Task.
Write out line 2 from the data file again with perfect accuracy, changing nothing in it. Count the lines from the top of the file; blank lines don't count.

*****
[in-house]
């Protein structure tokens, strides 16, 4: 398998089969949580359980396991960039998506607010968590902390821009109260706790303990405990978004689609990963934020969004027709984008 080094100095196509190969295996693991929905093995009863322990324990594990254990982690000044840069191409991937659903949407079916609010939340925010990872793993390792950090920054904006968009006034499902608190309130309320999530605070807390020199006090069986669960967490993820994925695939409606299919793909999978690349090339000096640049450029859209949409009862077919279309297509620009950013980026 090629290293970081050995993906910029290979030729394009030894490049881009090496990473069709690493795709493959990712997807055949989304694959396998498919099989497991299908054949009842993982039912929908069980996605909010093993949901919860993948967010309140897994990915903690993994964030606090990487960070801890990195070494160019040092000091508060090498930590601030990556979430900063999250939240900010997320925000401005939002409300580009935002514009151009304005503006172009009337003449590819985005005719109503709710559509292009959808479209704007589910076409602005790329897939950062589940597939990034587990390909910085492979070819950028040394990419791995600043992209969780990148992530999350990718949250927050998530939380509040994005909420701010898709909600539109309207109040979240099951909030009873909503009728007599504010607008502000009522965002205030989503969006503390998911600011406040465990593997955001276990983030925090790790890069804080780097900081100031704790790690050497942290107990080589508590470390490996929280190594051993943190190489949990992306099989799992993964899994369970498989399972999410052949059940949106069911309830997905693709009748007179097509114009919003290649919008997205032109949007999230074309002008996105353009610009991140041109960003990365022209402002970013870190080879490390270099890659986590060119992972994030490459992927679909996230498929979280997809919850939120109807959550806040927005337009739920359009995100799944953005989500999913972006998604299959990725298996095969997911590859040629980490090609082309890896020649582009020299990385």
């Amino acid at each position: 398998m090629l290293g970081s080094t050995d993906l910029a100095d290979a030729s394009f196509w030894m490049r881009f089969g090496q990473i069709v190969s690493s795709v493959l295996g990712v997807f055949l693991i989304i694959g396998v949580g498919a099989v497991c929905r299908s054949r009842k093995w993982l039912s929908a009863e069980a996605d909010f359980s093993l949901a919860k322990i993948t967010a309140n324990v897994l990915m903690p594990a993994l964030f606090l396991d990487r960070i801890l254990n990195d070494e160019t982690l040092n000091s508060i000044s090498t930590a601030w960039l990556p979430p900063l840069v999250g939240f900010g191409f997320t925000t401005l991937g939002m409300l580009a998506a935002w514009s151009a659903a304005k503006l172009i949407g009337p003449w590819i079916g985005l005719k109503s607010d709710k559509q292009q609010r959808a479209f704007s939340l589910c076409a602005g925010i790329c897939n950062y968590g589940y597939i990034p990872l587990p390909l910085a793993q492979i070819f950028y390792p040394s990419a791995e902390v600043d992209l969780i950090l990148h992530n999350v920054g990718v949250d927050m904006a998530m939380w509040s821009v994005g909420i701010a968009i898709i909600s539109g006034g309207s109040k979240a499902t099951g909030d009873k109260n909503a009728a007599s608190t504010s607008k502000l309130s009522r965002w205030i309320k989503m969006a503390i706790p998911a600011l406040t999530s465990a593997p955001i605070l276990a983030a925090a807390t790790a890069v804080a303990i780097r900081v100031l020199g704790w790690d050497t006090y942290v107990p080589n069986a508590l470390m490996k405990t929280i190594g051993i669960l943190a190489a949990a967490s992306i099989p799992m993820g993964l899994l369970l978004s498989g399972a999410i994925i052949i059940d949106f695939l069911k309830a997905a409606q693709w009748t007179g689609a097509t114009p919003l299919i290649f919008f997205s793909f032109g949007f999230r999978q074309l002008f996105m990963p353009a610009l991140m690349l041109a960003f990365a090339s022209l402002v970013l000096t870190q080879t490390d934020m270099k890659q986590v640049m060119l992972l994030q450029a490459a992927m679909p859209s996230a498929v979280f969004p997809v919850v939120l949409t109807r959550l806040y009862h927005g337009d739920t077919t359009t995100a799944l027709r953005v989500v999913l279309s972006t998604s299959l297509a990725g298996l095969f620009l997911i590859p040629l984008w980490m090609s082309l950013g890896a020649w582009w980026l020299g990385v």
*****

């Protein structure tokens, strides 16, 4: 398998089969949580359980396991960039998506607010968590902390821009109260706790303990405990978004689609990963934020969004027709984008 080094100095196509190969295996693991929905093995009863322990324990594990254990982690000044840069191409991937659903949407079916609010939340925010990872793993390792950090920054904006968009006034499902608190309130309320999530605070807390020199006090069986669960967490993820994925695939409606299919793909999978690349090339000096640049450029859209949409009862077919279309297509620009950013980026 090629290293970081050995993906910029290979030729394009030894490049881009090496990473069709690493795709493959990712997807055949989304694959396998498919099989497991299908054949009842993982039912929908069980996605909010093993949901919860993948967010309140897994990915903690993994964030606090990487960070801890990195070494160019040092000091508060090498930590601030990556979430900063999250939240900010997320925000401005939002409300580009935002514009151009304005503006172009009337003449590819985005005719109503709710559509292009959808479209704007589910076409602005790329897939950062589940597939990034587990390909910085492979070819950028040394990419791995600043992209969780990148992530999350990718949250927050998530939380509040994005909420701010898709909600539109309207109040979240099951909030009873909503009728007599504010607008502000009522965002205030989503969006503390998911600011406040465990593997955001276990983030925090790790890069804080780097900081100031704790790690050497942290107990080589508590470390490996929280190594051993943190190489949990992306099989799992993964899994369970498989399972999410052949059940949106069911309830997905693709009748007179097509114009919003290649919008997205032109949007999230074309002008996105353009610009991140041109960003990365022209402002970013870190080879490390270099890659986590060119992972994030490459992927679909996230498929979280997809919850939120109807959550806040927005337009739920359009995100799944953005989500999913972006998604299959990725298996095969997911590859040629980490090609082309890896020649582009020299990385």